"We're using pretty sophisticated mathematics to better understand the role of sea ice in the climate system, and, ultimately, to improve our projections of climate change," Golden said in a talk Wednesday (March 6) at the Museum of Math in New York City. In high school and college, he studied the physics of sea ice, but his main interest was mathematics. "I loved sea ice, but I had no intention of building my career around it," Golden told Live Science. Later, he realized that sea ice could be modeled using the same math as composite materials, whose components contain different physical or chemical properties.
10 Mar 2014 9:23pm GMT
Even the president of the United States is into the new "Cosmos." President Barack Obama introduced the new TV series "Cosmos: A Spacetime Odyssey" last night (March 9) during the FOX premiere of the new show, a reboot of Carl Sagan's original "Cosmos" series. "America has always been a nation of fearless explorers who dream bigger and reach farther than others imagine," Obama said during his introduction. "That's the spirit of discovery that Carl Sagan captured in the original 'Cosmos.' Today, we're doing everything we can to bring that same sense of possibility to a new generation because there are new frontiers to explore and we need Americans eager to explore them.
10 Mar 2014 9:21pm GMT
By Kiyoshi Takenaka and Kate Kelland TOKYO/LONDON (Reuters) - A Japanese scientist called on Monday for his own headline-grabbing study on stem cells to be withdrawn from publication, saying its findings had now been thrown into too much doubt. The research - hailed when it came out in January as a breakthrough that could herald a new era of medical biology - was covered widely in Japan and across the world after it was published in the highly reputable science journal Nature. ...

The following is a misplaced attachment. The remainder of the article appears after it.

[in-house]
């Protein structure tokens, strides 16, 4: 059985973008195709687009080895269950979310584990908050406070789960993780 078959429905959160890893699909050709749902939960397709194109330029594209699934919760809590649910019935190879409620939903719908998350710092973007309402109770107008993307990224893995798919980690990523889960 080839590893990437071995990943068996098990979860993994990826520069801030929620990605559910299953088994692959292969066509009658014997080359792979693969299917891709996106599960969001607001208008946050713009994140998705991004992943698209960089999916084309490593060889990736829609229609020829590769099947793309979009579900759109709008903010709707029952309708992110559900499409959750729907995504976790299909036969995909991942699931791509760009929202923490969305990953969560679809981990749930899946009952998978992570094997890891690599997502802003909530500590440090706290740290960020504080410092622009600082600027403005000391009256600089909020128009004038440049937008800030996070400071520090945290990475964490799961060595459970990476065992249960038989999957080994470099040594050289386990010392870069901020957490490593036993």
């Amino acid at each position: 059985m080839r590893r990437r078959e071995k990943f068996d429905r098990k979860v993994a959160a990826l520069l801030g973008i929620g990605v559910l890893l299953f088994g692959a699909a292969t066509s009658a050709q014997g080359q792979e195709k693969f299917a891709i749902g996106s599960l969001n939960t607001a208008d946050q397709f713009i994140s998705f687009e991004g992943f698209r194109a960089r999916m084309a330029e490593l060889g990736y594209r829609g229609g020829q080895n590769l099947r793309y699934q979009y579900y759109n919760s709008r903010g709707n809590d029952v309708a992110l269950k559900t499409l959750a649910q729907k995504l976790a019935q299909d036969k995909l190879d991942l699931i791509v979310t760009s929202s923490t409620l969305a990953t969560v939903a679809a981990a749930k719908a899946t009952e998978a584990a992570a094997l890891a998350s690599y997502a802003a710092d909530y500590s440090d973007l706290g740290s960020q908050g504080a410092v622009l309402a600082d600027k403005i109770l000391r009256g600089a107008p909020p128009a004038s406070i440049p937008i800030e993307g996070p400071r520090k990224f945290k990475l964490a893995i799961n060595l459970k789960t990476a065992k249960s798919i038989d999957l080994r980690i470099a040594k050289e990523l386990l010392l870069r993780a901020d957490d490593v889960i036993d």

10 Mar 2014 5:03pm GMT
By Pauline Askin SYDNEY (Reuters) - It may sound like science fiction but an Australian team is working on a project to zap orbital debris with lasers from Earth to reduce the growing amount of space junk that threatens to knock out satellites with a "cascade of collisions". The project is very realistic and likely to be working in the next 10 years, Matthew Colless, director of Australian National University's Research School of Astronomy and Astrophysics, told Reuters. "It's important that it's possible on that scale because there's so much space junk up there," he said. Australia now has a contract with NASA, the U.S. space agency, to track and map space junk with a telescope equipped with an infra-red laser at Mount Stromlo Observatory.
10 Mar 2014 2:49am GMT
09 Mar 2014
AUSTIN, TEXAS - A new television series called "I F-ing Love Science" will air on the Science Channel with Craig Ferguson as executive producer, the late-night star announced here Saturday night (Mar. 8) at the South by Southwest Interactive festival. Ferguson's videotaped announcement was shown at a Science Channel event attended by Elise Andrew, the British biology student who created the wildly popular Facebook group that inspired the series. Andrew said she had not expected her Facebook group to go viral the way it did. "This partnership with Craig and Science Channel is an exciting new venture that I hope will encourage more people to embrace the amazing, wonderful world of science."
09 Mar 2014 9:56pm GMT
AUSTIN, TEXAS - A new television series called "I F-ing Love Science" will air on the Science Channel and will be hosted by Craig Ferguson, the late-night star announced here Saturday night (Mar. 8) at the South by Southwest Interactive festival. Ferguson's videotaped announcement was shown at a Science Channel event attended by Elise Andrew, the British biology student who created the wildly popular Facebook group that inspired the series. "If you know anything about me, you know I love science," Ferguson said. Andrew said she had not expected her Facebook group to go viral the way it did.
09 Mar 2014 9:56pm GMT
By Alister Doyle, Environment Correspondent OSLO (Reuters) - Scientists have detected four new man-made gases that damage the Earth's protective ozone layer, despite bans on almost all production of similar gases under a 1987 treaty, a study showed on Sunday. The experts were trying to pinpoint industrial sources of tiny traces of the new gases, perhaps used in making pesticides or refrigerants, that were found in Greenland's ice and in air samples in Tasmania, Australia. The ozone layer shields the planet from damaging ultra-violet rays, which can cause skin cancer and eye cataracts, and has been recovering after a phase-out of damaging chemicals under the U.N.'s 1987 Montreal Protocol. "The concentrations are not yet a threat to the ozone layer," lead author Johannes Laube of the University of East Anglia in England told Reuters of the three types of CFCs (chlorofluorocarbon) and one HCFC (hydrochlorofluorocarbon).
09 Mar 2014 6:29pm GMT